Emma Waddell: Building the Game / User Interface for the Neural Net

For most of July I have been focusing on completing the mechanics and design of the video game, so that it most effectively works with the neural network that is creating the soundtrack. I have worked with game design before, but this project is the first time I was responsible for all the animation of the characters and mechanics. The player character has four states: standing, running, jumping, and crouching. For each of these states I drew 2-3 frames for the animations, to keep it simple but dynamic. The frames for the standing state are shown below, there are two frames that move up and down so the character is less flat and motionless while standing still. 

The first frame of the standing animation, the translucent pixels towards the bottom shows the second frame’s position
The second, lower down frame. The translucent pixels show where the first frame is positioned

The art shown in this post is preliminary, and I plan to hire an artist to create more detailed character and level art once I have created all the concept art / demo art for the game. While working on the art for the character I had a discussion with my research mentor about what the initial soundtrack would be. I decided since many role player games include a character creation screen before the start of the game, I wanted to include a simple version of that as well. Users can choose the primary and secondary color of their character, as well as certain accessories. That way, instead of the initial soundtrack being random, it will be directed by the choices made during their character creation. 

The main mechanic of the game is the ability to draw new platforms within the level to move around more freely. That mechanic is finished, and a still of the level before and after new platforms have been drawn is shown below.

A still of the game with no extra platforms drawn in
A still of the game with two extra platforms drawn in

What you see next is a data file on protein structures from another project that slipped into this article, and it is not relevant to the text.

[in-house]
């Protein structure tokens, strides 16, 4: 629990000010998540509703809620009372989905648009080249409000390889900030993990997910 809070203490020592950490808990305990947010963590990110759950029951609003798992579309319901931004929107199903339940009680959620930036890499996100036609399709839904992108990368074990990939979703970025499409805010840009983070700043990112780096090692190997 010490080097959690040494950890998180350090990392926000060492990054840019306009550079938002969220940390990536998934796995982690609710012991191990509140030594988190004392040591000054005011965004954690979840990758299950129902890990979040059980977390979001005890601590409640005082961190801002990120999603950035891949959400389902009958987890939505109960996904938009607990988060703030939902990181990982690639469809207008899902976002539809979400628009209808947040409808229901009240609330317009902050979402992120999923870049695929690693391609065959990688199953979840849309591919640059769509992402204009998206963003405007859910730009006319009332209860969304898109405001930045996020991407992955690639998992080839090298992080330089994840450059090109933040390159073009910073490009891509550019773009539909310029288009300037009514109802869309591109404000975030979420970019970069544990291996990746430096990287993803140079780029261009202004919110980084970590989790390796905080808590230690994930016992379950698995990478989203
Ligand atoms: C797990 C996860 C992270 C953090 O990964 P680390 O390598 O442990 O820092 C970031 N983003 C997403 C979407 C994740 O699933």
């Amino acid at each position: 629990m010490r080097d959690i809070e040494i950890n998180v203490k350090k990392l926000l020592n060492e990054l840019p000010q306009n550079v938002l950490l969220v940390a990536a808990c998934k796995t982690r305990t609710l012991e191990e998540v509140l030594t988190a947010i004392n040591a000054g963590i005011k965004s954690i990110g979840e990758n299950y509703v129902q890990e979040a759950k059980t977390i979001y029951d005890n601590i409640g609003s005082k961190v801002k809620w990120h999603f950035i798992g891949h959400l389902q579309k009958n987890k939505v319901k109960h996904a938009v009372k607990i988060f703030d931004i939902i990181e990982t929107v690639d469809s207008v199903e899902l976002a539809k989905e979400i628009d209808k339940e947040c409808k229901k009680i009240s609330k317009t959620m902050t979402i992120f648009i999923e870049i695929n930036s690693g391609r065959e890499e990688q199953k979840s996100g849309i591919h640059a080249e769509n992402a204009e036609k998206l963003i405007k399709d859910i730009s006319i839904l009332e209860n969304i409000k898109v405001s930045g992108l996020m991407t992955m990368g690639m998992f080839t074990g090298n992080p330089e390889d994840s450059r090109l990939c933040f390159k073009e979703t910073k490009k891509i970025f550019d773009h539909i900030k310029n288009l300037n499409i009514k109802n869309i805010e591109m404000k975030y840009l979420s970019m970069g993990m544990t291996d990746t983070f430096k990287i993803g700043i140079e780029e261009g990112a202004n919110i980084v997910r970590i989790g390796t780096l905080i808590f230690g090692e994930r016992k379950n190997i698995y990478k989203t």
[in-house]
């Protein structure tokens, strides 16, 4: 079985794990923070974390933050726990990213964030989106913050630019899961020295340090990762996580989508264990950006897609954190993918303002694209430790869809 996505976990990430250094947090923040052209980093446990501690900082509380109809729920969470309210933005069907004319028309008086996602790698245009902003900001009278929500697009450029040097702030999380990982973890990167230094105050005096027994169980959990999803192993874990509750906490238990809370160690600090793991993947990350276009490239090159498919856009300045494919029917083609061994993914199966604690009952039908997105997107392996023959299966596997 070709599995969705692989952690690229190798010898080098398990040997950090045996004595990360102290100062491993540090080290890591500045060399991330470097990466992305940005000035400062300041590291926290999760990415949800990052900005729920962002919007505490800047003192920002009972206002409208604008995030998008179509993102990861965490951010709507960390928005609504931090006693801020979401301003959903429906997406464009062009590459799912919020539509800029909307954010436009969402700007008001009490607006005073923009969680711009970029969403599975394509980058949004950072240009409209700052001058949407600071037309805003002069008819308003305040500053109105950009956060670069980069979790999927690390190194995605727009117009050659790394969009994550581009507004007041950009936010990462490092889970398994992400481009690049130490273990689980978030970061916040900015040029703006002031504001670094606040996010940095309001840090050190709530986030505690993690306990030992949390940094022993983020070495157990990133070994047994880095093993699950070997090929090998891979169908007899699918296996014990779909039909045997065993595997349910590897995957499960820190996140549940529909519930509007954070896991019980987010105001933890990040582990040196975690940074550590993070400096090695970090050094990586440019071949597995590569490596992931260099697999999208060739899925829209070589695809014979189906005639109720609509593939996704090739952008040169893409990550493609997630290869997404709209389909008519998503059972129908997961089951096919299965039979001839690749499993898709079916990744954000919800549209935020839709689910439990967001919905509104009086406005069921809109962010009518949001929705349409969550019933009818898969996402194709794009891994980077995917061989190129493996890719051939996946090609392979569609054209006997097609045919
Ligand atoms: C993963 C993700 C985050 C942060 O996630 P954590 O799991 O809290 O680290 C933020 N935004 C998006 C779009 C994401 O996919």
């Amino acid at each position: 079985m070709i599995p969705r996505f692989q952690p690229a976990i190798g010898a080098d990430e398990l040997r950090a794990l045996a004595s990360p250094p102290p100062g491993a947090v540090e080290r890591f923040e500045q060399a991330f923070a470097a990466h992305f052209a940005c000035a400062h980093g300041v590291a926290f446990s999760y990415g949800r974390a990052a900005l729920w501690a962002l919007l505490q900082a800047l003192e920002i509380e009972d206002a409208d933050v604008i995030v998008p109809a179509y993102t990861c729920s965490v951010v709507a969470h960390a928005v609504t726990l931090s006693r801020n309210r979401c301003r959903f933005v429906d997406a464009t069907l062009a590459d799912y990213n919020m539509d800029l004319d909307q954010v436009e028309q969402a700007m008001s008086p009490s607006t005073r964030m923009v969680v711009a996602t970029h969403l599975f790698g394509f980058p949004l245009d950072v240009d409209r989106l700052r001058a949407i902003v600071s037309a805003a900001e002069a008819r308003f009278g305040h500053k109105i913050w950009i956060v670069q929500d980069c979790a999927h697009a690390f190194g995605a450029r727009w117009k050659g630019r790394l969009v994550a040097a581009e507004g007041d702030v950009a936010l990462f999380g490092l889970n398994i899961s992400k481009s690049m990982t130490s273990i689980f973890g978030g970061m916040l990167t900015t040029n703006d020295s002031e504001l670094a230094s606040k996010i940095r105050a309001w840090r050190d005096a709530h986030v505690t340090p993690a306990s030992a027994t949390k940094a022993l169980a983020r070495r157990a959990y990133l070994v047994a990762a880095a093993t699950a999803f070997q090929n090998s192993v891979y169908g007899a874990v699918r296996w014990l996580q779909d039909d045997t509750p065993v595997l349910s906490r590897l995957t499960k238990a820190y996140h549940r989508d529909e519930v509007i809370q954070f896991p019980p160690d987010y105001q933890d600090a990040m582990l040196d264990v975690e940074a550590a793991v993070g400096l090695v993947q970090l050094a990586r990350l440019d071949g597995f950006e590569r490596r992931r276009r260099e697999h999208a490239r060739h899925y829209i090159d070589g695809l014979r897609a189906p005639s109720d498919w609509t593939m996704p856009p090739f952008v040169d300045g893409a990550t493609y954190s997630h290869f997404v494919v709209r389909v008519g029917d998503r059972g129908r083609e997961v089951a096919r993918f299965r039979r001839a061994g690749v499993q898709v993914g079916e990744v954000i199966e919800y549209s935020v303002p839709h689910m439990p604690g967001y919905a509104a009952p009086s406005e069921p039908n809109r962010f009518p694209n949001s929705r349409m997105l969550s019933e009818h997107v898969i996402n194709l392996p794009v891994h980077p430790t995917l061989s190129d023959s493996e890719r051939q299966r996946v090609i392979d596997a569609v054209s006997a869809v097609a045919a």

The art for the platforms is also very preliminary, I plan to have the platforms look like dirt, to match the rest of the level. The background of the game uses a tiling system, so I can draw in the sky, clouds, and dirt platforms easily using Unity’s built in tile system.

While the player progresses through the game, the amount of platforms they are able to draw will increase, alongside other upgrades to the platform drawing mechanic. Their combat abilities will also upgrade. Both of these mechanics will upgrade using an XP (experience) system, based on which game experience they favor in their playthrough. The “platform XP” and the “combat XP” will affect the neural network creating the soundtrack, and the ratio of the two together will have an effect as well. For example, if both are high but equal, the soundtrack will sound different than if combat XP is significantly higher than puzzle XP.

As of now, the entire game (level design, story, connections to neural network) is planned out, and the mechanics of the game are completed. Now I still have to flesh the plan out in Unity, and connect it to the general neural network I have currently. This neural network will go through many changes so that it can be specifically applied to the game and the story progression, which will come after the game is mostly completed.